I remember the first time someone asked for my help in overcoming their fear of hospitals.
We were standing outside the front entrance to the hospital, and my friend was in obvious distress. He told me he was fighting nausea and a panic attack just thinking about walking inside the hospital. My friend’s extreme fear of hospitals is called Nosocomephobia.
You might not suffer from a fear of hospitals, but most people would admit to being more concerned about visiting a hospital than they were before the Covid 19 pandemic. One clear evidence of this is the rising number of Google Searches concerning whether it is safe to visit a hospital.
As a care minister, I have helped numerous people to navigate their fears of hospitals, including my friend I mentioned earlier. I believe I can help you as well. As a bonus, these principles can help you overcome other phobias you may experience as well.
Let me show you what I mean.
How my fear of heights might help you Manage your fear of hospitals.
Although I do not fear hospitals, I do suffer from acrophobia, a fear of heights. According to the research, it is the third most common phobia, with almost 5% suffering from this phobia.
Living in the state of Texas, I rarely encounter mountains. Tall buildings don’t affect me unless I go to the top and intentionally lean out to enjoy the view. But there are times when I have to drive up steep gravity-defying highway entrance and exit ramps. I admit they are not my favorite, but I have learned to manage them.
A few years ago, we traveled to Chicago for a much-needed vacation. My wife planned the trip and had a list of forty must-see attractions. So naturally, we decided to see them all.
Unfortunately, there were three items on the list that I knew I would struggle with: the flight into the city, the 150 ft Ferris wheel in Navy Pier Park, and the 360 Chicago Observation Deck located on the 94th floor of the John Hancock Center.
Recently, I read an article on Scotland’s National Health information website that lists ten ways to fight your fears. They suggest taking a time out, breathing through the panic, facing your fear head-on, imagining the worst, looking at the facts (evidence), not pursuing perfection, visualizing a happy place, talking about it, returning to basics, and rewarding yourself.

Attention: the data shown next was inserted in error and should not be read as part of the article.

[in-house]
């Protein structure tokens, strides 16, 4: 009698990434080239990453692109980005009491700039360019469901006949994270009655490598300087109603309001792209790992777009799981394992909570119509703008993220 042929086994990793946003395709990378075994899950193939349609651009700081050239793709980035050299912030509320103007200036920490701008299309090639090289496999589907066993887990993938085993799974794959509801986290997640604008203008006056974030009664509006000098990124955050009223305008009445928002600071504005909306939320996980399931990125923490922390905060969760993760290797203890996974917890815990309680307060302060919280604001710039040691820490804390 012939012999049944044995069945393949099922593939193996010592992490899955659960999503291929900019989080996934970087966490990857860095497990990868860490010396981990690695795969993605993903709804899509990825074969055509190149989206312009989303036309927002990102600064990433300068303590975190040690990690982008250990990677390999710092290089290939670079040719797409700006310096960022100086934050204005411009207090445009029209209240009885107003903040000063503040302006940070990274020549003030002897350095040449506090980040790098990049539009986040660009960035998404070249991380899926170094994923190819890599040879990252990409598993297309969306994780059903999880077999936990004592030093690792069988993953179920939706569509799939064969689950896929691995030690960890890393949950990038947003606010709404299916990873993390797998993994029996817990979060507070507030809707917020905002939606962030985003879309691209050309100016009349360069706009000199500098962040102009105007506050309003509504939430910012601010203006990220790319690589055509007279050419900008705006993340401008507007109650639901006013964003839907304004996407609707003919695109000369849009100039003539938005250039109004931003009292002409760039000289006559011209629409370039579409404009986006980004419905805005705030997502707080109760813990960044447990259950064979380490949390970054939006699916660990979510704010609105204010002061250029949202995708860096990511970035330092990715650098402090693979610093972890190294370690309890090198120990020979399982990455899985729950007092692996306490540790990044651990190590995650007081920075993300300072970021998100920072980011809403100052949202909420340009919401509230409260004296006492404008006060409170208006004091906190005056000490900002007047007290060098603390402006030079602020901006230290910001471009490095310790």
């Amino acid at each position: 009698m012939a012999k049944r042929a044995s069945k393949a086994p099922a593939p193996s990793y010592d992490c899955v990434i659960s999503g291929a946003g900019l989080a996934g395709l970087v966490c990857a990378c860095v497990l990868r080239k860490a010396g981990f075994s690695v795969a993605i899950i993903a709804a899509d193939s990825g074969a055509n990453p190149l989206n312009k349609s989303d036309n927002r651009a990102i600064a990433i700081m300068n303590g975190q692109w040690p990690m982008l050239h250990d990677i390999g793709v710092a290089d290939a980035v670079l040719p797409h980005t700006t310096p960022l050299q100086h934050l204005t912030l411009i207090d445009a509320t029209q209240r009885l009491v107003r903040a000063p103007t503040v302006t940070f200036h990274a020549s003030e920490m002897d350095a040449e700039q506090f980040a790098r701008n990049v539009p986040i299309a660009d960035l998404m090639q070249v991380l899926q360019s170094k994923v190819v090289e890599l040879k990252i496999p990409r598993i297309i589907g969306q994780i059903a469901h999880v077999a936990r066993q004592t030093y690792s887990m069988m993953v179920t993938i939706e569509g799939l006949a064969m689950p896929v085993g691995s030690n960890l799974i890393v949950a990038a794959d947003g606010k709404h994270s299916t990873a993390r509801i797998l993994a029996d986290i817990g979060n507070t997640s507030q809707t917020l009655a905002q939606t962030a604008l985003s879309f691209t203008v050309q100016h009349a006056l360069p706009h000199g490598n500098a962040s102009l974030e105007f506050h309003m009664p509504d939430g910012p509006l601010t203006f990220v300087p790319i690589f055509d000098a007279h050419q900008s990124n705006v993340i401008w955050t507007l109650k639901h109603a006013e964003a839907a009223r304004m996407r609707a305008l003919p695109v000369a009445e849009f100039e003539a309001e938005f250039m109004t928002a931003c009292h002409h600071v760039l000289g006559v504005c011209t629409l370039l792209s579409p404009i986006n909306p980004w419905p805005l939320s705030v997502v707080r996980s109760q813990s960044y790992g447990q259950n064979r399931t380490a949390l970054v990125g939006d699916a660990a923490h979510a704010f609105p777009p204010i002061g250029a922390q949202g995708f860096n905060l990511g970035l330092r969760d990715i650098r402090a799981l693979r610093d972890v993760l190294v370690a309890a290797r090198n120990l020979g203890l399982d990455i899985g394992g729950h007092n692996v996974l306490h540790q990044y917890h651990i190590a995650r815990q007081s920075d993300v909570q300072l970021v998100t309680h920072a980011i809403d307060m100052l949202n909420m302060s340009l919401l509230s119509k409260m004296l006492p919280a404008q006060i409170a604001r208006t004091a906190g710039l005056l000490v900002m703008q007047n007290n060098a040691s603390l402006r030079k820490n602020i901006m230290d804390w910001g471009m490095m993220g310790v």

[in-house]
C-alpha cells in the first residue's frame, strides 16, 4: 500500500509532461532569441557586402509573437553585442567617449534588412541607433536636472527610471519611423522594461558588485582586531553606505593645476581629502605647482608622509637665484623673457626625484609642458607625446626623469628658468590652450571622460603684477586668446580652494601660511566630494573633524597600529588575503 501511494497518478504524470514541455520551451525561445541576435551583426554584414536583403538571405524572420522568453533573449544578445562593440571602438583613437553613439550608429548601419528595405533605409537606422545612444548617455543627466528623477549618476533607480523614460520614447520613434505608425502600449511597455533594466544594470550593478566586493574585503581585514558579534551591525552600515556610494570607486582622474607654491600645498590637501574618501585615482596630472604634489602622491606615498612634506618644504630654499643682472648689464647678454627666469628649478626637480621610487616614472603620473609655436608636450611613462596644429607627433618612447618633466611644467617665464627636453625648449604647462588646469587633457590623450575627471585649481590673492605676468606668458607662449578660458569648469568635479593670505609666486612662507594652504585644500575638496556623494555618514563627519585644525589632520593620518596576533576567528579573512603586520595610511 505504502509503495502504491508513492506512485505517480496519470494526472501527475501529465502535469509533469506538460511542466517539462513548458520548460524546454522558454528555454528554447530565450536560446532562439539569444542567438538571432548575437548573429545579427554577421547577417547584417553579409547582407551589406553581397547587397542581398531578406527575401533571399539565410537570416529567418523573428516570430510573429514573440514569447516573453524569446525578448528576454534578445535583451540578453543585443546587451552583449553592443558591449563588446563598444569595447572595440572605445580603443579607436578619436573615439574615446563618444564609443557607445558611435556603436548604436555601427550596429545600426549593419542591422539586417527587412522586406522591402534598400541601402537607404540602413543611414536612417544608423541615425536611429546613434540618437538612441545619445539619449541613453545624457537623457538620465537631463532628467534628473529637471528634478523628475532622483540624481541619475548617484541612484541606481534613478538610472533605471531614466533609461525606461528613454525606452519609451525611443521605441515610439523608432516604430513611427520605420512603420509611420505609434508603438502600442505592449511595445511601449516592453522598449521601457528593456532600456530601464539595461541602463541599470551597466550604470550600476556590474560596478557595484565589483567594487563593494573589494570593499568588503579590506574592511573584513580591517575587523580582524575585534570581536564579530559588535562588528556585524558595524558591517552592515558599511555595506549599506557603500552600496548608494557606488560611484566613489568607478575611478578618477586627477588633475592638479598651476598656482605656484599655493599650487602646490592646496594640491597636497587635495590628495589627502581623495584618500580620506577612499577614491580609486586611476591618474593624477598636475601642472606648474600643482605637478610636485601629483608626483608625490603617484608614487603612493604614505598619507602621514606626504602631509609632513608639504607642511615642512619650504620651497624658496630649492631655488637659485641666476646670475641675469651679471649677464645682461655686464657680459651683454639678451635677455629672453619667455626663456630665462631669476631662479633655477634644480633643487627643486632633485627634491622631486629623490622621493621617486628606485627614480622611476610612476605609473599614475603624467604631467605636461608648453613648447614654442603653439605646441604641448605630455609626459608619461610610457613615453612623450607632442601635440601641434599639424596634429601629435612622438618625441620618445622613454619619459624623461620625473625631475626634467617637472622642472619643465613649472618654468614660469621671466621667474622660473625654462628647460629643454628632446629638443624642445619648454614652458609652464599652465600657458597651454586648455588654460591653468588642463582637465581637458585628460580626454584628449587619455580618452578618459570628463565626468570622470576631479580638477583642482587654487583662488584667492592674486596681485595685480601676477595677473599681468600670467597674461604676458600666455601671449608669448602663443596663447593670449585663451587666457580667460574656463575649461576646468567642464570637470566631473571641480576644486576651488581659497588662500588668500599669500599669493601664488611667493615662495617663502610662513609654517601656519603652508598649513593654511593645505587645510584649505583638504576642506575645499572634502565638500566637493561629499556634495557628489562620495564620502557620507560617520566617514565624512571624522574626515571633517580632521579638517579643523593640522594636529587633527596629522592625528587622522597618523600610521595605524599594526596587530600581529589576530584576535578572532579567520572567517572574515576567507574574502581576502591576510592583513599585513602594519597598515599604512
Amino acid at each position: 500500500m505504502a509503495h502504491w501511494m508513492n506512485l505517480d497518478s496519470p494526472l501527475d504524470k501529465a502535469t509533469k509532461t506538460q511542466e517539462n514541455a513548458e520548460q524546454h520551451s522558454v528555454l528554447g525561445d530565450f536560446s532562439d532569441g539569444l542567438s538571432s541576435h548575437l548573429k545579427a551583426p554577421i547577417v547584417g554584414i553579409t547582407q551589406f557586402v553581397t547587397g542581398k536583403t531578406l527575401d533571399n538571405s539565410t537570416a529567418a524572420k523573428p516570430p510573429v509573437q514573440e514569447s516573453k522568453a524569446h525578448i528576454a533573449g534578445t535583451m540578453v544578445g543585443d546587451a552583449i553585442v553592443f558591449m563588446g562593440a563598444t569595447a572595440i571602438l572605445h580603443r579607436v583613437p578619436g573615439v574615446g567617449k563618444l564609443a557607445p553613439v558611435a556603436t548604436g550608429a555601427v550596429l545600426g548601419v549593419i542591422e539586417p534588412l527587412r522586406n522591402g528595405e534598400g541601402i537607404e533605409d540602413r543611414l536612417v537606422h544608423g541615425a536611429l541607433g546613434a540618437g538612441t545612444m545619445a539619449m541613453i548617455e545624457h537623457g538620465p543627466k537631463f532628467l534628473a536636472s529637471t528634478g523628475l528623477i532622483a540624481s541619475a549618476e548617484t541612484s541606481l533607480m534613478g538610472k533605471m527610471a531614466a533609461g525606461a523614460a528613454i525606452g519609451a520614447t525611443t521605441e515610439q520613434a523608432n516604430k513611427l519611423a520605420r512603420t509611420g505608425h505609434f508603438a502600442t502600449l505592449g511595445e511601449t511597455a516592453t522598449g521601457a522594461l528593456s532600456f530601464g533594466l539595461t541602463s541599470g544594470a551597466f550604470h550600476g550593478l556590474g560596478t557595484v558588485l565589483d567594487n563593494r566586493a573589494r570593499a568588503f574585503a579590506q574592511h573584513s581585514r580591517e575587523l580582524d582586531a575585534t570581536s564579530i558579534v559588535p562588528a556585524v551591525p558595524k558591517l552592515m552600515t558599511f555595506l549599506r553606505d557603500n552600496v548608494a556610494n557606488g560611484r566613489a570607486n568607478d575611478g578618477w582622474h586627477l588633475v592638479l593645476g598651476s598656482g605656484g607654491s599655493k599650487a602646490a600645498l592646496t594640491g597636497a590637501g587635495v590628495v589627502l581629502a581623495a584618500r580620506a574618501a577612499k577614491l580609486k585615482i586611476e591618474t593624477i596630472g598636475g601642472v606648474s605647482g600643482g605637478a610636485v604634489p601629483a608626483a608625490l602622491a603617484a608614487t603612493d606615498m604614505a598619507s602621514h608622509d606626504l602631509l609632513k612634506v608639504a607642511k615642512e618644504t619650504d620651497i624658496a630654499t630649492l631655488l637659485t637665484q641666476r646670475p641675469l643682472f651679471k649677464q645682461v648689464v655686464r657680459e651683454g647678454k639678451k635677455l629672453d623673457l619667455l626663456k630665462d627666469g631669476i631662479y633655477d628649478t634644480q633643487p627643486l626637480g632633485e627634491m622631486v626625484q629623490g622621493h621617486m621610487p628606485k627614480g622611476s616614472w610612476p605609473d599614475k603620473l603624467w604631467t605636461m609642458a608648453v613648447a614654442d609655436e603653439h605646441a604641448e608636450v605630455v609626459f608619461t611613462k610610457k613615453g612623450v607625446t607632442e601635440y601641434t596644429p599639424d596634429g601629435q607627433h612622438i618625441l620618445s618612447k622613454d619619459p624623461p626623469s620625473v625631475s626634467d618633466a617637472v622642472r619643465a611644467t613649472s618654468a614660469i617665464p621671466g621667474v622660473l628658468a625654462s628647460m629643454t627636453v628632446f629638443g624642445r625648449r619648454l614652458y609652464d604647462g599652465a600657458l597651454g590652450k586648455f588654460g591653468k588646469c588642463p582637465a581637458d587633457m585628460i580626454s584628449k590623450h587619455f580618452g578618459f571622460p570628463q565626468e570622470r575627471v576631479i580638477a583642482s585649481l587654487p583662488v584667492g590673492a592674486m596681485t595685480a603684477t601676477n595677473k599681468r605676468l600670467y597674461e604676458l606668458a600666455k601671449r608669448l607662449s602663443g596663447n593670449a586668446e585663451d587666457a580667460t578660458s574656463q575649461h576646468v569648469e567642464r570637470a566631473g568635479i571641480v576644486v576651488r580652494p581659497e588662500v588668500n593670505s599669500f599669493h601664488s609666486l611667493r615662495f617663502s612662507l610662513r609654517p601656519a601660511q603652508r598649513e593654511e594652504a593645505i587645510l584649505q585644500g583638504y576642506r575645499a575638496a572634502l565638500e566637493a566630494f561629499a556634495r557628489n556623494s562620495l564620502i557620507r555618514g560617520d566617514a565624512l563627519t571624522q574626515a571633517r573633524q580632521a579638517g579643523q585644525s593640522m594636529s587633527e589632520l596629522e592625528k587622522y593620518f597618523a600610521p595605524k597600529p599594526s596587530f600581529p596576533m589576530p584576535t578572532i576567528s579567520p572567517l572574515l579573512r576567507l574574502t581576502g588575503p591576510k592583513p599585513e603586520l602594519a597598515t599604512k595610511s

Looking back on my Chicago trip, I can identify six principles that I applied to my fear of heights.
First, I imagined the worst-case scenario and how likely it was to occur. The plane I was on could crash, the Ferris Wheel and Observation Deck could collapse, and I could fall to my death.
Second, I considered whether my fear was factual or emotional. I knew that thousands of people traveled by airplane, rode the Ferris Wheel, and walked out onto the Observation Deck every day.
Third, I considered the risk and the reward and determined that I would face my fears head-on.
Fourth, I took several deep breaths on the flight and forced myself to take in the view.
Fifth, on the Ferris Wheel, my wife talked me through the experience. Her smile was more spectacular than the view; it reminded me of why I made the trip.
At the 360 Observation Deck, I struggled. My feet were rooted to the floor, and people were staring at me, waiting for me to move.
Sixth, I almost gave up until I adjusted my expectations. I had envisioned this as a moment of triumph with cheers and flashing lights.
Instead, I settled for sheepishly turning around, facing my wife, and slowly but steadily backpedaling onto the observation deck.
Finally, I determined that the experience didn’t have to be perfect; I didn’t even have to enjoy it. I just needed to complete the task.
When I finally looked around, I couldn’t stop laughing at the sight of a tennis court and two swimming pools on the top floors of nearby buildings. Looking back, I cannot imagine a trip to Chicago that did not include these three attractions.
My Friends Managed His Fear of Hospitals by applying these same principles listed above.
As my friend and I waited outside the hospital, we talked about the worst-case scenario and whether he wanted to be there for his family if something happened.
Many individuals passed us and entered the hospital; doctors, patients, relatives, food sellers, and those who wanted to exercise in an air-conditioned environment.
We talked about how most of the people who came in sick would depart in better shape than when they arrived. Then, we focused on how the number of doctors, medical staff, and vendors dwarfed the number of patients by a significant margin.
My friend considered the risk and the reward and determined that he would face his fears head-on. He took several deep breaths and stepped through the doors. He understood that he would never have a perfect visit to the hospital and would always be on edge by the experience, but he managed his fear and was there for his family.
Applying these principles can help you manage your fears of hospitals or any other fear. Would you consider sharing this article with someone who is struggling with fear?